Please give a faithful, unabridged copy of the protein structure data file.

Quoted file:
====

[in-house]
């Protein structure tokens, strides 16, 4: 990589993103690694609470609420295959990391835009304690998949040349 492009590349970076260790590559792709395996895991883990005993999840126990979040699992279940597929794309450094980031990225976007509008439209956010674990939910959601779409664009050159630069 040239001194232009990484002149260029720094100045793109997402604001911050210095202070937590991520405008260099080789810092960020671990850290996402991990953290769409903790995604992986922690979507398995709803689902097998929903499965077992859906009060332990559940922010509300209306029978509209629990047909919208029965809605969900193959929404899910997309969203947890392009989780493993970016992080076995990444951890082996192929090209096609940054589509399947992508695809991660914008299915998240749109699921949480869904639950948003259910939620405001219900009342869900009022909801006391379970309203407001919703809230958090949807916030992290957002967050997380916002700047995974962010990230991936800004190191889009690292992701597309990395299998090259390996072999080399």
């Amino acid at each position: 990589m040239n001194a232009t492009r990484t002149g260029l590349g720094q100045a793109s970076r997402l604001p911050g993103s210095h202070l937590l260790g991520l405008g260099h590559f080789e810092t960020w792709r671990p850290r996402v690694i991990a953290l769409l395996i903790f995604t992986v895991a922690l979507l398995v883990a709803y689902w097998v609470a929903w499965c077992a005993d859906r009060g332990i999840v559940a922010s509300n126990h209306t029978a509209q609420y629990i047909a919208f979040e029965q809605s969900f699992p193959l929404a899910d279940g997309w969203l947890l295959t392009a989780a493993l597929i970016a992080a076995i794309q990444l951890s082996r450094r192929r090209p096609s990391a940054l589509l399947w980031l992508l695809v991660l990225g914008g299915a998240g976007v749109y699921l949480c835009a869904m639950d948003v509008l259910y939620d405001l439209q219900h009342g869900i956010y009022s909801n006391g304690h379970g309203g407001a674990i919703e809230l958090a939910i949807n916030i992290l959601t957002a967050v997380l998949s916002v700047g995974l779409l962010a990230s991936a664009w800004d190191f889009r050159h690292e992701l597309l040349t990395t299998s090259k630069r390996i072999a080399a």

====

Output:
[in-house]
């Protein structure tokens, strides 16, 4: 990589993103690694609470609420295959990391835009304690998949040349 492009590349970076260790590559792709395996895991883990005993999840126990979040699992279940597929794309450094980031990225976007509008439209956010674990939910959601779409664009050159630069 040239001194232009990484002149260029720094100045793109997402604001911050210095202070937590991520405008260099080789810092960020671990850290996402991990953290769409903790995604992986922690979507398995709803689902097998929903499965077992859906009060332990559940922010509300209306029978509209629990047909919208029965809605969900193959929404899910997309969203947890392009989780493993970016992080076995990444951890082996192929090209096609940054589509399947992508695809991660914008299915998240749109699921949480869904639950948003259910939620405001219900009342869900009022909801006391379970309203407001919703809230958090949807916030992290957002967050997380916002700047995974962010990230991936800004190191889009690292992701597309990395299998090259390996072999080399």
């Amino acid at each position: 990589m040239n001194a232009t492009r990484t002149g260029l590349g720094q100045a793109s970076r997402l604001p911050g993103s210095h202070l937590l260790g991520l405008g260099h590559f080789e810092t960020w792709r671990p850290r996402v690694i991990a953290l769409l395996i903790f995604t992986v895991a922690l979507l398995v883990a709803y689902w097998v609470a929903w499965c077992a005993d859906r009060g332990i999840v559940a922010s509300n126990h209306t029978a509209q609420y629990i047909a919208f979040e029965q809605s969900f699992p193959l929404a899910d279940g997309w969203l947890l295959t392009a989780a493993l597929i970016a992080a076995i794309q990444l951890s082996r450094r192929r090209p096609s990391a940054l589509l399947w980031l992508l695809v991660l990225g914008g299915a998240g976007v749109y699921l949480c835009a869904m639950d948003v509008l259910y939620d405001l439209q219900h009342g869900i956010y009022s909801n006391g304690h379970g309203g407001a674990i919703e809230l958090a939910i949807n916030i992290l959601t957002a967050v997380l998949s916002v700047g995974l779409l962010a990230s991936a664009w800004d190191f889009r050159h690292e992701l597309l040349t990395t299998s090259k630069r390996i072999a080399a």